Donna Williams (Polly Samuel) was a remarkable, empathic and humble person that I have had the fortune to know, diagnosed with childhood psychosis in 1965 at age 2, a victim of poverty, trauma, physical and sexual abuse in her infancy and adulthood.
She lived with visual perceptual disorders, verbal agnosias, body agnosias, auto-immune challenges, elhers danlos syndrome and dissociative identity disorder.
In later life she was diagnosed with breast cancer and sadly passed away in 2017.
Her work has helped, aided and empowered many people over the years of her conferences, lectures and books both autobiographical and informational in content throughout the early days of autism advocacy.
Polly was highly intuitive, person centred and accommodating to people’s needs refusing to adhere to the “identity” politics (seeing autism as the centre of selfhood which respectfully isn’t) and the lack of objectivity within the extreme narratives, she challenged the use of the word “neurotypical” its use and the inaccuracies around the word and its inaccurate meaning.
Other work included the use of tinted lenses and how they aided with processing incoming information, visual perception, faceblindness, simultagnosia and semantic agnosia, language processing in which a person is meaning deaf and not literal, advocating for people whom are functionally non-verbal who use assisted communication, advocating for people who had exposure anxiety who find the directly confrontational world oppressive and challenging, advocating for people with dietary disabilities, metabolic, gut and immune disorders.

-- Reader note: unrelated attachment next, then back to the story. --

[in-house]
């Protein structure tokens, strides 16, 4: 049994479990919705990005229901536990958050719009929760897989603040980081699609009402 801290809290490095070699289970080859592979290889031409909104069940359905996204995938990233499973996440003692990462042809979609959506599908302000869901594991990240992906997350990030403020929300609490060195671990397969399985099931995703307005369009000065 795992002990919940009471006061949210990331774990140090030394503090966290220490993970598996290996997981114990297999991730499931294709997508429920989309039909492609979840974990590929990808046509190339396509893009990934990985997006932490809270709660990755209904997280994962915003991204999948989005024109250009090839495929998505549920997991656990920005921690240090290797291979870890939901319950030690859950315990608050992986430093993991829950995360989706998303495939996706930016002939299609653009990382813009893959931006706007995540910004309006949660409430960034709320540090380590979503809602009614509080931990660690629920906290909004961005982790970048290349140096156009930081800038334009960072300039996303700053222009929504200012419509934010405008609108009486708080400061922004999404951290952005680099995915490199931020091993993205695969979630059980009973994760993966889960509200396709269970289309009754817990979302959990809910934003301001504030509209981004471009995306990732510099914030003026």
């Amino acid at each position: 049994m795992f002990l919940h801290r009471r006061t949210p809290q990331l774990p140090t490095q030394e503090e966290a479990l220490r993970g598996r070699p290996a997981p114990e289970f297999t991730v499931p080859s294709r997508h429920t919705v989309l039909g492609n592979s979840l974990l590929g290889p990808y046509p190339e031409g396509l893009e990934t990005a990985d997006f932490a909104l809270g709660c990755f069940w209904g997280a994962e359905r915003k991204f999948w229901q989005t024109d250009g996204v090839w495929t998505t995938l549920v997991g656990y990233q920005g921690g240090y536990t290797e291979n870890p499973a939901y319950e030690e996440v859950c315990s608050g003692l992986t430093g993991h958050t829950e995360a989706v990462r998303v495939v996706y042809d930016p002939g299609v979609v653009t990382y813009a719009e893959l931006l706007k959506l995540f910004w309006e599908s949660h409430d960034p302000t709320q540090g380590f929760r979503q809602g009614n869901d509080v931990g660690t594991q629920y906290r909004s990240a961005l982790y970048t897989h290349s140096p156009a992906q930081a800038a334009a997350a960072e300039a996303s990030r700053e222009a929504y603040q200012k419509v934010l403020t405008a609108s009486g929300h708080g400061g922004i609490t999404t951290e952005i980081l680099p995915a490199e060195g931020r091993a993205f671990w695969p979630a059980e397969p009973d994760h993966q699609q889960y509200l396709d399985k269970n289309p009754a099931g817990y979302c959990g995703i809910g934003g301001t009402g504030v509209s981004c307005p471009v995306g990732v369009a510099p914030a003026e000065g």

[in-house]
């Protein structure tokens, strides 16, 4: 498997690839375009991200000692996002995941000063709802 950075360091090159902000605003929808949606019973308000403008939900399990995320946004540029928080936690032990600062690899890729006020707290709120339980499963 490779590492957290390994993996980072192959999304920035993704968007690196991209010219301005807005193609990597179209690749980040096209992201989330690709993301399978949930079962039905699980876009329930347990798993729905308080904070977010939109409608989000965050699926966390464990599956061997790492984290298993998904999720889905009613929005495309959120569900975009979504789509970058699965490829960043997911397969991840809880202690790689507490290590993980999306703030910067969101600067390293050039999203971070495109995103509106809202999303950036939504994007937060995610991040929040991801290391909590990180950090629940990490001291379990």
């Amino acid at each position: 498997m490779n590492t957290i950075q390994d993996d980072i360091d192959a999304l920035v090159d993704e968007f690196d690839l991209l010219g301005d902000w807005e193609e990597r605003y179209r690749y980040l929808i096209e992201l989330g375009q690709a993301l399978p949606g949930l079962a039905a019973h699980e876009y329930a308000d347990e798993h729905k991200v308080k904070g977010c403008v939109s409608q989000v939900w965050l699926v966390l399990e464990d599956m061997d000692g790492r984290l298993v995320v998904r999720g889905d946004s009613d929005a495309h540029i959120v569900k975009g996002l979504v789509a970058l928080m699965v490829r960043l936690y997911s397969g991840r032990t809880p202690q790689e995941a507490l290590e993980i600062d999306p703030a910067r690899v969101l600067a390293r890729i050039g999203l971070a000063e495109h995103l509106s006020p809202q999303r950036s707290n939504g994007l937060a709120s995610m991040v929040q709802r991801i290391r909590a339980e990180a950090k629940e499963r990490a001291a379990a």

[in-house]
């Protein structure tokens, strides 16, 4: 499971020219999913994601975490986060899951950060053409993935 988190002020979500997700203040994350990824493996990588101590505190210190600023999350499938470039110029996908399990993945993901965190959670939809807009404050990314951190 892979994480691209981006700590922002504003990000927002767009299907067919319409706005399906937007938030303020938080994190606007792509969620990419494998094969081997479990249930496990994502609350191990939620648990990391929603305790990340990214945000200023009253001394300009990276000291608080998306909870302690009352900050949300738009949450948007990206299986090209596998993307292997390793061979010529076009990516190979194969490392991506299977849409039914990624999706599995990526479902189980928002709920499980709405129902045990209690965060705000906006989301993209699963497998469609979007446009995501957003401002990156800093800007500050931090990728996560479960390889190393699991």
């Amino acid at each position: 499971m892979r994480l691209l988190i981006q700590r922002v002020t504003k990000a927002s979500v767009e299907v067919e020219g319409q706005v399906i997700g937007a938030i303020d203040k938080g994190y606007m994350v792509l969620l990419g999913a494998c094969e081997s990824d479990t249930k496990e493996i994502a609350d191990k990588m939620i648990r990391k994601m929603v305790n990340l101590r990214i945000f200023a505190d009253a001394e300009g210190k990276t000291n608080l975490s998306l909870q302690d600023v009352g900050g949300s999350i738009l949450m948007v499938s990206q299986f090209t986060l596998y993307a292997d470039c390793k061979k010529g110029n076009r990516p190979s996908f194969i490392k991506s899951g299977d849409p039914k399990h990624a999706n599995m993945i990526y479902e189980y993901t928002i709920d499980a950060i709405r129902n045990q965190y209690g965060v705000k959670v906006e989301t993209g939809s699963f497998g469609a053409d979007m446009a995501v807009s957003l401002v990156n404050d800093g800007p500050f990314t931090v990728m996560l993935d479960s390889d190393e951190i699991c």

I first met Polly at an event in Headington (near the city of Oxford) in 2009 with my Father during the interval, I went up to her to ask how she created her artwork she then said after saying I am potentially on the autism spectrum she said “oh yes you are really sensitive and so is your Father.”
We connected on social media and she helped me greatly with understanding my autism profile, the politics of autism and helping me through challenging times when I felt no one was listening to be me.
Polly encouraged me to not fall into the trap of seeing “autism as everything about you” and warned me about the militancy and backlash I would get for not towing the line in the confirmation bias narratives.
Over the past five years since her passing I have tried my best to inform people of her “autism fruit salad analogy” in which you look at the different pieces specifically to the person and thus see the person first – merging the medical/social model of disability to create the empowerment model.
She had an infectious laugh and a zest for life and humanity and that is what I value from her is that she saw me (as others) as not simply “autistic” but human beings in their own right.
I loved her artwork and poetry it always seemed to speak a thousand words.
I miss you Polly I think I always will. x
Paul Isaacs 2022